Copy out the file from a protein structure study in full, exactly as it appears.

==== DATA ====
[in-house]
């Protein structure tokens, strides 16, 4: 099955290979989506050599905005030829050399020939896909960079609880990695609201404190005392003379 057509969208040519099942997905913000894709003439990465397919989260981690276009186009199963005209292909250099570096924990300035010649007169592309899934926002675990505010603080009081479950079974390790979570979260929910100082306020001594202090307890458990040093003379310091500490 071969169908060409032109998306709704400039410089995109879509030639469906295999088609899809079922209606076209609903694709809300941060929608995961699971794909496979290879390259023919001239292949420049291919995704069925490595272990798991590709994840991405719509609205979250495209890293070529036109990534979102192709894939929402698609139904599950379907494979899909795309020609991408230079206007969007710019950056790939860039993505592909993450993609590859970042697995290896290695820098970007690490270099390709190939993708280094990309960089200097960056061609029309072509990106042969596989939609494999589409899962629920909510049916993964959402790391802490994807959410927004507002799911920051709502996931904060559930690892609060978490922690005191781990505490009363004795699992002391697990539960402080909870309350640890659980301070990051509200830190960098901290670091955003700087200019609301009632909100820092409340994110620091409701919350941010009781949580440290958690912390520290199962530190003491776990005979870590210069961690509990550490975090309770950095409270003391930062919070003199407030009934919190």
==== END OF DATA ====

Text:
[in-house]
């Protein structure tokens, strides 16, 4: 099955290979989506050599905005030829050399020939896909960079609880990695609201404190005392003379 057509969208040519099942997905913000894709003439990465397919989260981690276009186009199963005209292909250099570096924990300035010649007169592309899934926002675990505010603080009081479950079974390790979570979260929910100082306020001594202090307890458990040093003379310091500490 071969169908060409032109998306709704400039410089995109879509030639469906295999088609899809079922209606076209609903694709809300941060929608995961699971794909496979290879390259023919001239292949420049291919995704069925490595272990798991590709994840991405719509609205979250495209890293070529036109990534979102192709894939929402698609139904599950379907494979899909795309020609991408230079206007969007710019950056790939860039993505592909993450993609590859970042697995290896290695820098970007690490270099390709190939993708280094990309960089200097960056061609029309072509990106042969596989939609494999589409899962629920909510049916993964959402790391802490994807959410927004507002799911920051709502996931904060559930690892609060978490922690005191781990505490009363004795699992002391697990539960402080909870309350640890659980301070990051509200830190960098901290670091955003700087200019609301009632909100820092409340994110620091409701919350941010009781949580440290958690912390520290199962530190003491776990005979870590210069961690509990550490975090309770950095409270003391930062919070003199407030009934919190």